This year an iconic L.A. sandwich turns 100—or 110, depending on who tells the story. Regardless of the storyteller or whose tale you believe, the birth of the French dip always begins in 1908, when both Philippe the Original and Cole’s Pacific Electric Buffet opened their doors. Both served hand-carved roast meat between French rolls, as was customary at the time, and both claim to be the originator of what came next, but no matter whose side you take, one thing is certain: A single dunk au jus changed sandwich history forever, and it happened in L.A.
Harry Cole’s operation sat in the basement of one of L.A.’s largest hubs, the terminal for the Pacific Electric Red Car lines at Sixth and Main Streets, providing a stop for commuters and Downtown’s workforce looking for a beer, a quick meal or a check-cashing service. Chefs would cuts slabs of beef, pork and ham at the carving station, which stood in Cole’s into the ’90s. (Today, you can see its former spot in the dining room, on the left where a communal table now resides.)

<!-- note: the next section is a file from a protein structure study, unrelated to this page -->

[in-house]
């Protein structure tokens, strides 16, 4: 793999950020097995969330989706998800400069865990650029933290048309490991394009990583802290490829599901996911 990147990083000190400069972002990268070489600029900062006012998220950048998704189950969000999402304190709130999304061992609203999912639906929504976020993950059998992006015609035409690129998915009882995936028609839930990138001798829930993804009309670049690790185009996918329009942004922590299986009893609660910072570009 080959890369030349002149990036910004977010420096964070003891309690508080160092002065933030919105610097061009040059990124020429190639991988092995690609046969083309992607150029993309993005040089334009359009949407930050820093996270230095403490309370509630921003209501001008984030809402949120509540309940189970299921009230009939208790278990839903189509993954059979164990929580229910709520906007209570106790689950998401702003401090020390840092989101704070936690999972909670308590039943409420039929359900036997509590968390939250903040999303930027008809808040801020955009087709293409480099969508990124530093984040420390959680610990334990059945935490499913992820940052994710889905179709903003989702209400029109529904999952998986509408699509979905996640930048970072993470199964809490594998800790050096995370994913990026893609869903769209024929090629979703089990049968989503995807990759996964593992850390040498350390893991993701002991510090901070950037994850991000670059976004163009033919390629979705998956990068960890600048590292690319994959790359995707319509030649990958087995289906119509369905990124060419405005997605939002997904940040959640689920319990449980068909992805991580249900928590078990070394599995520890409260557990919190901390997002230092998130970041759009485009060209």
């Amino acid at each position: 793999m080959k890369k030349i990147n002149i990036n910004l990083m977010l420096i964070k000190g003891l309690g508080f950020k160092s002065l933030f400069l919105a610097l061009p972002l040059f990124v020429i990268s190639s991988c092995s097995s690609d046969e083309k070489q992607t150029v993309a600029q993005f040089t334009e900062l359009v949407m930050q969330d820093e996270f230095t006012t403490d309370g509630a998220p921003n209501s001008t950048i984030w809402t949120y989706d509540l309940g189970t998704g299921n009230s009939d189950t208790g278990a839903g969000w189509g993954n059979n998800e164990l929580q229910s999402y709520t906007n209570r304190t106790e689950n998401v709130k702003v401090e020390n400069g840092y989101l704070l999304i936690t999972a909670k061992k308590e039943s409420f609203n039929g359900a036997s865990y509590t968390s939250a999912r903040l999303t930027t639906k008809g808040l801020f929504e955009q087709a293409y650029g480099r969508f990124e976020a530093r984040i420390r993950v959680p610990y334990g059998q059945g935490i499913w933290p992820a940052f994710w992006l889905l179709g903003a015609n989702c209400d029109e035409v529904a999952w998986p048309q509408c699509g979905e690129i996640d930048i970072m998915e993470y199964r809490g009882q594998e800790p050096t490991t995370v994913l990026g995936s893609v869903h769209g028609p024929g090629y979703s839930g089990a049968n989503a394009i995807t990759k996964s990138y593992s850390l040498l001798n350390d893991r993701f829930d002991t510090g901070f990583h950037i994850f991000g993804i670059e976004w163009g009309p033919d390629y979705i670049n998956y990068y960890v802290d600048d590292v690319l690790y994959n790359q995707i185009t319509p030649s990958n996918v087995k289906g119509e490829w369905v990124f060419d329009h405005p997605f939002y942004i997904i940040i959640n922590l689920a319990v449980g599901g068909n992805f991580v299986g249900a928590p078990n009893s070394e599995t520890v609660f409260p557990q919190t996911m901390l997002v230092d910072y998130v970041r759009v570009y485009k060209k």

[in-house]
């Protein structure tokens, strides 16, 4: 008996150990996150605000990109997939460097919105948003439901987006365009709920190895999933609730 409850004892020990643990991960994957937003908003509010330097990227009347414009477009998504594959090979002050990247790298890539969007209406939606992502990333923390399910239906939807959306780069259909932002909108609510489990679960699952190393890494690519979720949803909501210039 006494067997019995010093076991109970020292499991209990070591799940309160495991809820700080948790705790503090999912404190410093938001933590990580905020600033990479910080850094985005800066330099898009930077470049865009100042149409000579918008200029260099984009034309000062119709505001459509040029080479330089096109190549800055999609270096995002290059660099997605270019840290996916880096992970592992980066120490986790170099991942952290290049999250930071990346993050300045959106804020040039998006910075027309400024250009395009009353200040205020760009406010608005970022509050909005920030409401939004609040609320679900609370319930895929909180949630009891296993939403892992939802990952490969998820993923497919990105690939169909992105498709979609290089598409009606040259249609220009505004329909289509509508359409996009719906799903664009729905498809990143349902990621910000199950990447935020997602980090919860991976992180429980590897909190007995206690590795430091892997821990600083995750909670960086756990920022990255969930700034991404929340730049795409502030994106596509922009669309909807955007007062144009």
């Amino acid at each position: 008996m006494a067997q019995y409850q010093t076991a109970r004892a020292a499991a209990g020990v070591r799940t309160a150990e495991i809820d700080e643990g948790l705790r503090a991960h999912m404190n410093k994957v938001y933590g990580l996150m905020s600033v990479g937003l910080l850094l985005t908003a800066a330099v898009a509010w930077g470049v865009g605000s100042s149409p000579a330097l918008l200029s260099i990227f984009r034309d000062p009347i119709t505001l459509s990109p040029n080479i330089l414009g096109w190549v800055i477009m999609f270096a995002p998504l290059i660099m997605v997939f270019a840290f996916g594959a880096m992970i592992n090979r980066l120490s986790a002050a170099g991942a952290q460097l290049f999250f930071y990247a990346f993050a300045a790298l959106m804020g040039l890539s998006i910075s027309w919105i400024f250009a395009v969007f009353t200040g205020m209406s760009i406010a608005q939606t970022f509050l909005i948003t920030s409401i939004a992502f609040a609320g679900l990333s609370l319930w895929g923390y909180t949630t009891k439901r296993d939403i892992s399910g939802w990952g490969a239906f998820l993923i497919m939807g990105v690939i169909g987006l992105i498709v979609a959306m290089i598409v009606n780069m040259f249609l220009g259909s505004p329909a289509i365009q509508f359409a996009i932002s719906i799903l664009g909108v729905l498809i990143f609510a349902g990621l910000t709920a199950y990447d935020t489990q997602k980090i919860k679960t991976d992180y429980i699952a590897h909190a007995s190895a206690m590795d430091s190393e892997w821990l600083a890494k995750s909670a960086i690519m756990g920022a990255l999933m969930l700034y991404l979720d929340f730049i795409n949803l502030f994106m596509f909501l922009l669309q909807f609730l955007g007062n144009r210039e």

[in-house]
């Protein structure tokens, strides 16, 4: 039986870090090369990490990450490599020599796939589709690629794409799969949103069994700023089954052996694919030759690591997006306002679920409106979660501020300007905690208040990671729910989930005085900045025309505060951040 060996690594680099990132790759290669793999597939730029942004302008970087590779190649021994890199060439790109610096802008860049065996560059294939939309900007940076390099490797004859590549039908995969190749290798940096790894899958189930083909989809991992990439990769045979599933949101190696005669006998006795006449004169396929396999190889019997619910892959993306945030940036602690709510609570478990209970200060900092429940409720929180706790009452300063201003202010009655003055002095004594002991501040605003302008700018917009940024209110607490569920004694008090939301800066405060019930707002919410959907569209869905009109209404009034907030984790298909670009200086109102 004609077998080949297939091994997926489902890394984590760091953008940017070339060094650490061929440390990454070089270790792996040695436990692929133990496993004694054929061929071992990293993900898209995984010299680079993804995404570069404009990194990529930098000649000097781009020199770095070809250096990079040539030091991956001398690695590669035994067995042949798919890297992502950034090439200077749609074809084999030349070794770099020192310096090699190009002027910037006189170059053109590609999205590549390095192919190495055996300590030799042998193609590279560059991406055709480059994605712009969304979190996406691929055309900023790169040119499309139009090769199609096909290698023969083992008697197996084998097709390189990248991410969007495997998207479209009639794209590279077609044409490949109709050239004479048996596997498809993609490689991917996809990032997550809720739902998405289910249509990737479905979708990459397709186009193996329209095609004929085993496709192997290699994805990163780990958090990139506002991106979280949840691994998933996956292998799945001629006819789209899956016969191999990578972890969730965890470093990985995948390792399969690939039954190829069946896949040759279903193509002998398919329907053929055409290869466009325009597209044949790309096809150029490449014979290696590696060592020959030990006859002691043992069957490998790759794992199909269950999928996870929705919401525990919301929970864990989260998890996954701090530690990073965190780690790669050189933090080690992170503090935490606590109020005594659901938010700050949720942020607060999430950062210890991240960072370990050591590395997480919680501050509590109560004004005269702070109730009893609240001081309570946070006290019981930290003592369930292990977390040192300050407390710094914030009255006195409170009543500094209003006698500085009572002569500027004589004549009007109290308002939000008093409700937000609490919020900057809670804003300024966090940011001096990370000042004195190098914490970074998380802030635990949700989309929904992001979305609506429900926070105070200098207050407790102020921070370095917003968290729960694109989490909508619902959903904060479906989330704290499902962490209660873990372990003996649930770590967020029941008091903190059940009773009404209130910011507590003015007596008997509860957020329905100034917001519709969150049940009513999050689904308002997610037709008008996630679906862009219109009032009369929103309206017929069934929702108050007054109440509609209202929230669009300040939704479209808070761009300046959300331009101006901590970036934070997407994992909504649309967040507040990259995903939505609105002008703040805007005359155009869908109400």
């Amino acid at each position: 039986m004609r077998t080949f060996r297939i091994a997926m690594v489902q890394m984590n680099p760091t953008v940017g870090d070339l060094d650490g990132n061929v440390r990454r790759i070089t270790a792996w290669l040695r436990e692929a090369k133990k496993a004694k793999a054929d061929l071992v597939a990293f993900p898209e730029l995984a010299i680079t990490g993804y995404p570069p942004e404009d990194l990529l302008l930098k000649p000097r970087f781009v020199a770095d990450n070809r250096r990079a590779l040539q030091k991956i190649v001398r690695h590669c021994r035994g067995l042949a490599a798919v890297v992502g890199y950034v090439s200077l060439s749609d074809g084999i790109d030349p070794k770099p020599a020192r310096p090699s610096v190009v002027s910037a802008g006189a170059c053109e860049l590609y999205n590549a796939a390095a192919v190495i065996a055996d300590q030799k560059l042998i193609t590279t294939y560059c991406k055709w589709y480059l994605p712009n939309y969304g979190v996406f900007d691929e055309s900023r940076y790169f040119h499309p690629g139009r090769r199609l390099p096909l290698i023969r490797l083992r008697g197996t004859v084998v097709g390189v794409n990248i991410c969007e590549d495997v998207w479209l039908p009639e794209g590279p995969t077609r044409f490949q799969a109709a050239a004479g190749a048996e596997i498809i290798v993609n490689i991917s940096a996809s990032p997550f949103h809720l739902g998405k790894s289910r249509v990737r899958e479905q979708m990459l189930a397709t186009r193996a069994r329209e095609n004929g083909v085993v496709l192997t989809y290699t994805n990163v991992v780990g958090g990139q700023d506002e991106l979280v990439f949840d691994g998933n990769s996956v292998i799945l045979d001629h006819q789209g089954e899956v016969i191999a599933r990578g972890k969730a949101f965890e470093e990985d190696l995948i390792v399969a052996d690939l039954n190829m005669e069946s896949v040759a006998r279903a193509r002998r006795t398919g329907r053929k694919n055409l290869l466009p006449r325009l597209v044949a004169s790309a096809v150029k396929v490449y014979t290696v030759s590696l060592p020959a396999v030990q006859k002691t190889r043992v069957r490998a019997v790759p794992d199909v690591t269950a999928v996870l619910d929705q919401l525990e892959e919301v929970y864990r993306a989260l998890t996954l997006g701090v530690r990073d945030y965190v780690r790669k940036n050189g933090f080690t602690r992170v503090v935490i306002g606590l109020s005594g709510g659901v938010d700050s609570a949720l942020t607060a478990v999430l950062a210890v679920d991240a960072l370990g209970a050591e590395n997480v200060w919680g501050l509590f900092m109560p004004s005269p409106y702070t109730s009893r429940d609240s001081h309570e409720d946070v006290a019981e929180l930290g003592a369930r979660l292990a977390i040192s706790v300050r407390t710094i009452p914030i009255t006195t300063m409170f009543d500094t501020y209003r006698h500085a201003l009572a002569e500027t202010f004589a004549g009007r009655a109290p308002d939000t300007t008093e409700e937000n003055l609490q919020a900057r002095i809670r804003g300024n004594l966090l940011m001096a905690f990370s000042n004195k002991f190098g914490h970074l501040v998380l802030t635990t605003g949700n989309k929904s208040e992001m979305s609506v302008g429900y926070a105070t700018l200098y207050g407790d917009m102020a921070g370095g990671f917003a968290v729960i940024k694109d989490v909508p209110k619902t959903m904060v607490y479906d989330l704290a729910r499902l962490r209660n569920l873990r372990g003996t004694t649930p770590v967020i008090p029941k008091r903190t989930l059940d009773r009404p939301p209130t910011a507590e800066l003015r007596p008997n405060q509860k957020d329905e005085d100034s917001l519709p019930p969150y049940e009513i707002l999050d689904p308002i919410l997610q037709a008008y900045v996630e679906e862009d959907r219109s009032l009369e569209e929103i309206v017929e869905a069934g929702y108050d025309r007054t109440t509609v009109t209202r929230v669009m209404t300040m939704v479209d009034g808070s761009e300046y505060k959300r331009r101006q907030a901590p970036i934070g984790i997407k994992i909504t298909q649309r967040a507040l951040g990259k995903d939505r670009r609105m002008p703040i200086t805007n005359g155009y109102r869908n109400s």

The story goes that within the restaurant’s first six months of operation in 1908, its chef, Jack Garlinghouse, obliged a sensitive-gummed regular who asked for the bread to be softened with the meat’s juices; a quick dip of the sandwich at Cole’s carving station and history changed forever—or, perhaps not. Today, Cole’s bills itself as not only the originator of the French dip, but also the city’s oldest public house, denoted by a brass plaque you’ll easily walk past on your way into the subterranean spot. Employees claim Cole’s recognition as an L.A. historic cultural monument proves the sandwich’s origin story, but nowhere does the city’s designation mention the French dip.